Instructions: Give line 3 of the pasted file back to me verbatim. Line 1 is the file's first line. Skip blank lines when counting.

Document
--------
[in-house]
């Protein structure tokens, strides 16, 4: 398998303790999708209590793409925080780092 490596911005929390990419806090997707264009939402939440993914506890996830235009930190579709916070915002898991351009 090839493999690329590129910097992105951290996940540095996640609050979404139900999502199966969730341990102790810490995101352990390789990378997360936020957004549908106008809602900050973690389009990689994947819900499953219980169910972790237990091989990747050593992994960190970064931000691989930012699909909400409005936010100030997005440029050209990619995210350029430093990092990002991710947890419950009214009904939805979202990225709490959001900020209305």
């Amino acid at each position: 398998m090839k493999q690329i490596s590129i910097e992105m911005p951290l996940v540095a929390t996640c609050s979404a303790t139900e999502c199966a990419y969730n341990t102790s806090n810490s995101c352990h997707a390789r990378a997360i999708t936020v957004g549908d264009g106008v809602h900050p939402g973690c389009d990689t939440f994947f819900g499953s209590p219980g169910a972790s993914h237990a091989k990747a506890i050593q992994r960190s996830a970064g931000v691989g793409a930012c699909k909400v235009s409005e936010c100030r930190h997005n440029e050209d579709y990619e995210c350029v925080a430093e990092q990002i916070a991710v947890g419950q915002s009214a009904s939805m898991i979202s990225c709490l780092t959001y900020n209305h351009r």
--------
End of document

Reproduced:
């Amino acid at each position: 398998m090839k493999q690329i490596s590129i910097e992105m911005p951290l996940v540095a929390t996640c609050s979404a303790t139900e999502c199966a990419y969730n341990t102790s806090n810490s995101c352990h997707a390789r990378a997360i999708t936020v957004g549908d264009g106008v809602h900050p939402g973690c389009d990689t939440f994947f819900g499953s209590p219980g169910a972790s993914h237990a091989k990747a506890i050593q992994r960190s996830a970064g931000v691989g793409a930012c699909k909400v235009s409005e936010c100030r930190h997005n440029e050209d579709y990619e995210c350029v925080a430093e990092q990002i916070a991710v947890g419950q915002s009214a009904s939805m898991i979202s990225c709490l780092t959001y900020n209305h351009r």